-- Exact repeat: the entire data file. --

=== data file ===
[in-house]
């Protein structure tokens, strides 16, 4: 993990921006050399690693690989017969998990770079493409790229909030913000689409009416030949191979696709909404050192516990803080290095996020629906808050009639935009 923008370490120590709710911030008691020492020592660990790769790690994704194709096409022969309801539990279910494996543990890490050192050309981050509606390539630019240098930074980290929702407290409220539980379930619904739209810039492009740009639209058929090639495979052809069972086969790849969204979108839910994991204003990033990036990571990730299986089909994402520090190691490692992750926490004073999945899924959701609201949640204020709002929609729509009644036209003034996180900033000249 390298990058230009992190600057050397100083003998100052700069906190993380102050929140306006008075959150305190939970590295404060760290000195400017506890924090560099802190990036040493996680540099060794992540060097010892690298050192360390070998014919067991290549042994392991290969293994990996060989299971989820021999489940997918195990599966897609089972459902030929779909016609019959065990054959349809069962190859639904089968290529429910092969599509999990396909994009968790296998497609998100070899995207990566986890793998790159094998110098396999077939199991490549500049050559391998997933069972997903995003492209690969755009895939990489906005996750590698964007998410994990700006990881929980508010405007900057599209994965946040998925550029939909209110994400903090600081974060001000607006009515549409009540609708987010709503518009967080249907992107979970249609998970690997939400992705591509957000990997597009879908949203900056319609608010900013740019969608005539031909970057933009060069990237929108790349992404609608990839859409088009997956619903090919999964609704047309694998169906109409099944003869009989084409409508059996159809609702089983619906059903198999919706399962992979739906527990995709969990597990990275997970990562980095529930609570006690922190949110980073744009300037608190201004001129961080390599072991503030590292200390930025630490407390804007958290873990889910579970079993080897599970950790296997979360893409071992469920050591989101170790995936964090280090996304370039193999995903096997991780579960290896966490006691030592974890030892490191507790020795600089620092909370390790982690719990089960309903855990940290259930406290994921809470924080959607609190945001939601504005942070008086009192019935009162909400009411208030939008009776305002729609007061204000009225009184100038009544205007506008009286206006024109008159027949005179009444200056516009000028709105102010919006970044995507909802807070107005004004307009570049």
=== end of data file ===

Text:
[in-house]
């Protein structure tokens, strides 16, 4: 993990921006050399690693690989017969998990770079493409790229909030913000689409009416030949191979696709909404050192516990803080290095996020629906808050009639935009 923008370490120590709710911030008691020492020592660990790769790690994704194709096409022969309801539990279910494996543990890490050192050309981050509606390539630019240098930074980290929702407290409220539980379930619904739209810039492009740009639209058929090639495979052809069972086969790849969204979108839910994991204003990033990036990571990730299986089909994402520090190691490692992750926490004073999945899924959701609201949640204020709002929609729509009644036209003034996180900033000249 390298990058230009992190600057050397100083003998100052700069906190993380102050929140306006008075959150305190939970590295404060760290000195400017506890924090560099802190990036040493996680540099060794992540060097010892690298050192360390070998014919067991290549042994392991290969293994990996060989299971989820021999489940997918195990599966897609089972459902030929779909016609019959065990054959349809069962190859639904089968290529429910092969599509999990396909994009968790296998497609998100070899995207990566986890793998790159094998110098396999077939199991490549500049050559391998997933069972997903995003492209690969755009895939990489906005996750590698964007998410994990700006990881929980508010405007900057599209994965946040998925550029939909209110994400903090600081974060001000607006009515549409009540609708987010709503518009967080249907992107979970249609998970690997939400992705591509957000990997597009879908949203900056319609608010900013740019969608005539031909970057933009060069990237929108790349992404609608990839859409088009997956619903090919999964609704047309694998169906109409099944003869009989084409409508059996159809609702089983619906059903198999919706399962992979739906527990995709969990597990990275997970990562980095529930609570006690922190949110980073744009300037608190201004001129961080390599072991503030590292200390930025630490407390804007958290873990889910579970079993080897599970950790296997979360893409071992469920050591989101170790995936964090280090996304370039193999995903096997991780579960290896966490006691030592974890030892490191507790020795600089620092909370390790982690719990089960309903855990940290259930406290994921809470924080959607609190945001939601504005942070008086009192019935009162909400009411208030939008009776305002729609007061204000009225009184100038009544205007506008009286206006024109008159027949005179009444200056516009000028709105102010919006970044995507909802807070107005004004307009570049």